Different email systems explained

Note: this article dates from 2005, and is being preserved for posterity. While my own email systems have now changed to IMAP—and I recommend IMAP for everyone wanting to access email from his computer and other devices—the main points about the various email options outlined here still stand.

There was a time when the tech-related question I was being continually asked was about the different options there are when it comes to email services. Several years later, I’ve now decided to write this article so that the next time someone asks me the same question, I can say, ‘look at my website!’ So, what follows is a beginner’s guide to the different types of email service available and my efforts at explaining the pros and cons of each of the four major technologies—Web-based email, POP3, IMAP, and email managed by a Microsoft Exchange server.

1. Web-based email

This is often people’s first foray into the wild world of email: for many people, the word “Hotmail”—possibly the most popular Web-based email service, bought many years ago by the Microsoft Network—is synonymous with email. You sign up to a service (most likely free) and you get an email address for that service, together with a certain amount of storage space for your email. You access the email by signing in on the service’s website.

Pros

  • All of your email is stored on another computer, so you can access your email over the Web all over the world, which is an obvious bonus.
  • You don't have to worry about faffing around with server settings on your computer—as long as you can use a website, you can use your email.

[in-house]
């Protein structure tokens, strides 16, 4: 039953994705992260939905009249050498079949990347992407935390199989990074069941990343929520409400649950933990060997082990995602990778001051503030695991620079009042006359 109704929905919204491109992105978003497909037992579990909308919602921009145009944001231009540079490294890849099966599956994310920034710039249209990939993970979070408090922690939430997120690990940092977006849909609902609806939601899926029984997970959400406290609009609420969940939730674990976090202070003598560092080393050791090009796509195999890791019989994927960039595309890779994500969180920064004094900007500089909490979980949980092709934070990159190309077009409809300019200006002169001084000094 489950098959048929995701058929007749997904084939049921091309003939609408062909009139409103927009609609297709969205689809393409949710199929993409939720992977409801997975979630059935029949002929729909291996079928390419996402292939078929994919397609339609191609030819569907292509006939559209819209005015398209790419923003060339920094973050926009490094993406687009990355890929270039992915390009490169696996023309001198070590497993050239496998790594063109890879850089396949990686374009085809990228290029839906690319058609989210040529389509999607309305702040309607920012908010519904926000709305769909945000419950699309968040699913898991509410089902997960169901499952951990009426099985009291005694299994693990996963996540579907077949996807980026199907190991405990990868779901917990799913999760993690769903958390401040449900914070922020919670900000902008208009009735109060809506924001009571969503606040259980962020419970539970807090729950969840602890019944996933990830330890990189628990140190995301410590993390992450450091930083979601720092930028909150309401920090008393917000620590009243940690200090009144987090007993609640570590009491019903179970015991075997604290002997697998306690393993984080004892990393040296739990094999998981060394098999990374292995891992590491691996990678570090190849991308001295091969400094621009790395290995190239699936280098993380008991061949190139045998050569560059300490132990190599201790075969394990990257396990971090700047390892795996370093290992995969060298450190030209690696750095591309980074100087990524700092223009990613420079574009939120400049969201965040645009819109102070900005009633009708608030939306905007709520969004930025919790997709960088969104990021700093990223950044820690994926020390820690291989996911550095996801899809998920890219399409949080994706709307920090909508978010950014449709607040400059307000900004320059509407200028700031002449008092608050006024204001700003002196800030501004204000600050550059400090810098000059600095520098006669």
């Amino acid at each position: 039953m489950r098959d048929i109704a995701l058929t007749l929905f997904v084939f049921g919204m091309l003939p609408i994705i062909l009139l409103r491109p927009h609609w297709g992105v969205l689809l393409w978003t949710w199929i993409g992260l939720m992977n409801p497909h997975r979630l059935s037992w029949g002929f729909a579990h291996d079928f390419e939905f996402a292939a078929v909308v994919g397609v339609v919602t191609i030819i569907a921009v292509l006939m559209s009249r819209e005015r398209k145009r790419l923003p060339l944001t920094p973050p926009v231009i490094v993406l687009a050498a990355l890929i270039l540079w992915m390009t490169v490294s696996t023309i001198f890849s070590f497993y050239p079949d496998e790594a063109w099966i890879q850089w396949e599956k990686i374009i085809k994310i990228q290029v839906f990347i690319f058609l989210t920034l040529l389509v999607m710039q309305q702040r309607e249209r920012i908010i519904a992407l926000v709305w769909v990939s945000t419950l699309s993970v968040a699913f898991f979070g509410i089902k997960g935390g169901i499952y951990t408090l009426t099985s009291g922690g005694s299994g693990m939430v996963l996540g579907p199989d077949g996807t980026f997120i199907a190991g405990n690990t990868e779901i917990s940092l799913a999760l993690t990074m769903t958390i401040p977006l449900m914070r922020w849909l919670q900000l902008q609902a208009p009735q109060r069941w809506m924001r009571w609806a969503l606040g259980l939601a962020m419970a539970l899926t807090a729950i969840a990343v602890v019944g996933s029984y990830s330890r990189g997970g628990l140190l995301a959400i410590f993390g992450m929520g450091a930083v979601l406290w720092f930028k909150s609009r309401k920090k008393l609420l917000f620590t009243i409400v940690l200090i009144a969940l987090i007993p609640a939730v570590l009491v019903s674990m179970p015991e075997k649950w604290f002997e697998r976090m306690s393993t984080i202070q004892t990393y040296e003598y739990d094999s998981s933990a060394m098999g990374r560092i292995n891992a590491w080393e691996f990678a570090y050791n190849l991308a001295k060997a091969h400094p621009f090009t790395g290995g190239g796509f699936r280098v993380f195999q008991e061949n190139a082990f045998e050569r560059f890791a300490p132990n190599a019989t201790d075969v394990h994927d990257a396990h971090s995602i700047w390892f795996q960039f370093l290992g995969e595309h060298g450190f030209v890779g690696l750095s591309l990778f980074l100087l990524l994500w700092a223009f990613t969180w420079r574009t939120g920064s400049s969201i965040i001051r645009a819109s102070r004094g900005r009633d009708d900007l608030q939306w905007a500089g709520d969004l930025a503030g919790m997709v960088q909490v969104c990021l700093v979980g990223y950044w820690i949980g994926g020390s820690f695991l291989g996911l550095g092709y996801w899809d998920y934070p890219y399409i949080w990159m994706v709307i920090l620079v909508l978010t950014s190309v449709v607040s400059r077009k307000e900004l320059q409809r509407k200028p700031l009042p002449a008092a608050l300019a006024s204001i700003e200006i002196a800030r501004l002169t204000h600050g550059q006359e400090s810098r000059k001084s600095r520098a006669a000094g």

Cons

  • You must be connected to the Internet to be able to read your email.
  • You might one day outgrow the amount of disk space available to you to store your email (especially if you’re a hoarder, like me) so you’ll have to delete some before the service allows you to receive more, although many services are now following Google’s lead with its Gmail service, which has a massive 2GB free disk space for each user.
  • If your Internet connection is slow, then trying to find old messages can be a painful experience as you load page after page looking for the message you want.

There are some definite benefits to Web-based email, especially if you’re going to be travelling and using different computers, but there can often be a Web-based component to other, more flexible, email systems, as I’ll describe below.

2. Email delivered over POP3

Right, POP3 stands for ‘Post Office Protocol, version 3’. I’m not going to explain in detail what this means, but in brief, email is passed from the server of whichever email service to which you subscribe to some application on your own computer (I’ll come on to suggest a few such applications in a moment), where it is then stored. The commands issued by the application on your computer and the responses given by the server conform to a pre-defined language, or ‘protocol’. Having a standardized protocol like this is very beneficial, because it means that anyone could write an application which would be compatible with all of the millions of POP3 servers all over the world.